Dale Ross (L), Director of Public Works with the Village of Burns Lake attends a ceremony in West Vancouver on Aug. 27 when the investment of millions of dollars in water infrastructure for British Columbia communities was announced. Also attending the event was (L-R) Morgan Guerin, Councillor with the Musqeum First Nation; Pamela Goldsmith-Jones, Member of Parliament for West Vancouver–Sunshine Coast–Sea to Sky Country; Sheila Malcolmson, Parliamentary Secretary for Environment and Member of the Legislative Assembly for Nanaimo; Tony Rainbow, Squamish-Lillooet Regional District Board Chair; and Paul Albrecht, Councillor with the City of Langley. (Ingrid Hart photo)

Construction of water treatment plant begins

Ground work started on Sept. 4 as part of the construction of the new water treatment facility in Burns Lake, at 102 Eveneshen Road.

Construction of the $4.8 million project is expected to finish in the summer of 2021, as Sheryl Worthing, Chief Administrative Officer with the Village of Burns Lake told Lakes District News.

Canadian Western Mechanical has been contracted to build the plant and Procesco Inc. will be the treatment equipment supplier.

The ground work follows an announcement on Aug. 27 of a total of $240 million in combined investments from the federal, provincial and municipal governments. The contributions are under the Investing in Canada plan and the Small Communities Fund of the New Building Canada Fund.

For the Burns Lake water treatment plant, the federal government will contribute around $1.9 million, the British Columbia government will chip in $1.5 million and local governments $1.2 million.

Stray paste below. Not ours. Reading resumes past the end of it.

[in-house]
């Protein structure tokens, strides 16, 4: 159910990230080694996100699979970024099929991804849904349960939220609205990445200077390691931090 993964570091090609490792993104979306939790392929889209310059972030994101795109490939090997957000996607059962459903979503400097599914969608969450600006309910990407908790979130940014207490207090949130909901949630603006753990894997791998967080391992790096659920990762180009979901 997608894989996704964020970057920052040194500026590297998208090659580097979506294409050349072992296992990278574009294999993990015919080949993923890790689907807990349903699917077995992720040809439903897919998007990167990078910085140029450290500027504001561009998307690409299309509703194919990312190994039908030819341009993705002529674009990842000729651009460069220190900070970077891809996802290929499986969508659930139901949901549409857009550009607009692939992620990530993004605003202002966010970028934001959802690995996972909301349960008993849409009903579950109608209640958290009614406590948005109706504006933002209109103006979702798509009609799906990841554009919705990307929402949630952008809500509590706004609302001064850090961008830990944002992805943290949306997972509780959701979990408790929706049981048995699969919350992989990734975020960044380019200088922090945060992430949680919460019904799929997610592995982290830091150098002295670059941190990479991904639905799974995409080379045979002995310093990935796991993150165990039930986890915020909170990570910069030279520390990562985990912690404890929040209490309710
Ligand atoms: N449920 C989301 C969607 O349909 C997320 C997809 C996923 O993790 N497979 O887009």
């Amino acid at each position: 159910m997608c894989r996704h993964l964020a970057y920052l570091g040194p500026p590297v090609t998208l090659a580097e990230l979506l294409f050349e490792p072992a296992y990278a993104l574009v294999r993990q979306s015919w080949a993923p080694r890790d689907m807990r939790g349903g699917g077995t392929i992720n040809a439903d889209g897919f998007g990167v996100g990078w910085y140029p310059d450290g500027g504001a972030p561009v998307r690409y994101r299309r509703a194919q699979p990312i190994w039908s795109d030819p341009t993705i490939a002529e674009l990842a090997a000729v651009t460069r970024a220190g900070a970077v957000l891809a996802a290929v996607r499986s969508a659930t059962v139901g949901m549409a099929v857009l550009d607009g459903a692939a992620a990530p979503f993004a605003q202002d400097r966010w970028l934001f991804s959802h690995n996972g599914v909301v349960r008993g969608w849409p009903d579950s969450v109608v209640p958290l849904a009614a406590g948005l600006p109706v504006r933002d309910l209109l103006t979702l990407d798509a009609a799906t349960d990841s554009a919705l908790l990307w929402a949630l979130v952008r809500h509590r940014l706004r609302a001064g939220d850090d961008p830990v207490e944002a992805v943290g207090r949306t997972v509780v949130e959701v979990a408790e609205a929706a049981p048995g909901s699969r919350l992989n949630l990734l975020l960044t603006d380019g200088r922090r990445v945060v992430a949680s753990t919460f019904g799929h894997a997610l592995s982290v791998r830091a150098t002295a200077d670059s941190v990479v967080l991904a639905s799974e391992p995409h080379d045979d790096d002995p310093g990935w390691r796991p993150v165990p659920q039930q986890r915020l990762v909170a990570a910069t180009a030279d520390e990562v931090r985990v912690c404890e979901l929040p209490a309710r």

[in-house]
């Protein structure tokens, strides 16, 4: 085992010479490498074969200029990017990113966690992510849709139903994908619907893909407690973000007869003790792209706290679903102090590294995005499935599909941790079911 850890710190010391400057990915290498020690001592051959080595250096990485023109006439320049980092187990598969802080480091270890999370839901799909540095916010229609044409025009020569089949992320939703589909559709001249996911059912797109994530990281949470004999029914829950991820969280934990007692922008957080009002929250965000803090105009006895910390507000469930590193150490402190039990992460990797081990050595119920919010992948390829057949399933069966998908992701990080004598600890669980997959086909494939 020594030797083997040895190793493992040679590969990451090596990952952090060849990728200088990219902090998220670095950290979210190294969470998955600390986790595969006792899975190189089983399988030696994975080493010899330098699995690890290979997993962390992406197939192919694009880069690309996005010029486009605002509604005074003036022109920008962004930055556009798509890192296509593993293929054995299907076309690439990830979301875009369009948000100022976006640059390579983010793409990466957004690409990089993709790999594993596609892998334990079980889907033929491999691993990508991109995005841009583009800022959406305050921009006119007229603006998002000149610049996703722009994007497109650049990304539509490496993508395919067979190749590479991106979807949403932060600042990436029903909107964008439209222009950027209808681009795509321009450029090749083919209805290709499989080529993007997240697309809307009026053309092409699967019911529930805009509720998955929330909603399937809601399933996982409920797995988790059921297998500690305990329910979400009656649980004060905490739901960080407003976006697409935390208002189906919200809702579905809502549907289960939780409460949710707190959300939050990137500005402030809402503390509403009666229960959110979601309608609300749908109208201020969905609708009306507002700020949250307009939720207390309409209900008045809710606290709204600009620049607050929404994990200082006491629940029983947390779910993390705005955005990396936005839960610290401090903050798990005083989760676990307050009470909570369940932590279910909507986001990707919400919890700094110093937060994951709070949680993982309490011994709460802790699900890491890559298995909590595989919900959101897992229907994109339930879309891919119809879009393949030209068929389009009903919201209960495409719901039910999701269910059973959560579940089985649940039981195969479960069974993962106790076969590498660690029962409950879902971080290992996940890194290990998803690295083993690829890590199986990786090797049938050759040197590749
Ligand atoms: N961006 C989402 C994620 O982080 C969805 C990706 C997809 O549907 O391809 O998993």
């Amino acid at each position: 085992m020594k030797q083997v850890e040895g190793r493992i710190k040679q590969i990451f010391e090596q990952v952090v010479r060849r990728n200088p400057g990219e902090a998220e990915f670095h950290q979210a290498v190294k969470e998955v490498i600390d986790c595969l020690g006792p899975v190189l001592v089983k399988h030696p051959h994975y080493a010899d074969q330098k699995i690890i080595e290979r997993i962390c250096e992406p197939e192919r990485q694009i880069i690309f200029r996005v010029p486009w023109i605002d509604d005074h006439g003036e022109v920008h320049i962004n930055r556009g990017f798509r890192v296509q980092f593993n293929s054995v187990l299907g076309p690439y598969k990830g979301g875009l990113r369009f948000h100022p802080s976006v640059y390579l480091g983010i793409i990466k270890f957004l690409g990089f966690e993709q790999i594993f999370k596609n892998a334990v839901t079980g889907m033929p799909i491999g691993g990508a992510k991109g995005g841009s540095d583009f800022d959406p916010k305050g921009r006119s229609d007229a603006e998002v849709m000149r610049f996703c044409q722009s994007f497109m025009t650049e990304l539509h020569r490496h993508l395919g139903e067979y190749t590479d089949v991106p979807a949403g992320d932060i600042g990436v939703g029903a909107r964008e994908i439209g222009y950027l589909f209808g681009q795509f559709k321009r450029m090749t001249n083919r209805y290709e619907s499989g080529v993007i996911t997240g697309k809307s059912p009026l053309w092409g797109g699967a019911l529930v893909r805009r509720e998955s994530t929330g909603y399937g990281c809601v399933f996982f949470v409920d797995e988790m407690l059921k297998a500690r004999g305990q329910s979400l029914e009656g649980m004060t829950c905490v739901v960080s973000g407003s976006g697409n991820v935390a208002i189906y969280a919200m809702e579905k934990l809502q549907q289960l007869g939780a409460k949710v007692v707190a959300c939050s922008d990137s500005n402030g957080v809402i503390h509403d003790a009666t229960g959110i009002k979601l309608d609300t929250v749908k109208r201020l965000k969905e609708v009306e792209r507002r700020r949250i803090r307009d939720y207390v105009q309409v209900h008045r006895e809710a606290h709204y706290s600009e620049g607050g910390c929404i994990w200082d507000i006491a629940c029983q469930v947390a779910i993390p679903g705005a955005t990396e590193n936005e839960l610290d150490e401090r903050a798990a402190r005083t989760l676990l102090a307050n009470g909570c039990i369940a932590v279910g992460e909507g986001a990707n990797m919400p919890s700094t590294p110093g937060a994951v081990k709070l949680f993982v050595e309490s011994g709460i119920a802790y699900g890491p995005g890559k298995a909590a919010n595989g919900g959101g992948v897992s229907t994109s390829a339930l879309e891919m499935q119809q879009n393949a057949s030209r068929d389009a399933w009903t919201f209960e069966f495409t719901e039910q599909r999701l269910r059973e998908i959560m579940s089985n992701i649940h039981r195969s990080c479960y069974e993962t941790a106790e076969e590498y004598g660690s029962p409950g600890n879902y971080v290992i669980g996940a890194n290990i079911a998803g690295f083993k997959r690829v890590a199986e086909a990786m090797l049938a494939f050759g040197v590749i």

The remaining $1.3 million will come from the Village of Burns Lake, the Burns Lake Band and the Lake Babine Nation.

In 2018 the Village submitted an application for a grant that would fund a water treatment plant.

LOOK BACK: Village seeks funding for water treatment plant

It is hoped that the new facility will filter out manganese in the drinking water. Manganese is a naturally-occurring mineral in water, soil and air and can sometimes turn tap water brown, though it is harmless in small amounts.

Earlier this year, Health Canada changed its regulations on the acceptable standards of manganese in drinking water.

The new maximum acceptable concentration (MAC) is 0.12 milligrams per litre, up from the older standard of 0.05 mg/L.

The manganese level in Burns Lake’s tap water is currently at 0.35 mg/L, according to well site tests, said mayor Dolores Funk.

READ MORE: Manganese level in Burns Lake water above new standard

The water treatment plant project comprises three phases. The first was completing a treatment facility pilot study, geological studies and tests on wells on Gerow Island. The second was upgrading the Gerow Island wells, which was also part of the plant’s engineering design. The third phase is the plant construction.

Blair McBride
Multimedia reporter
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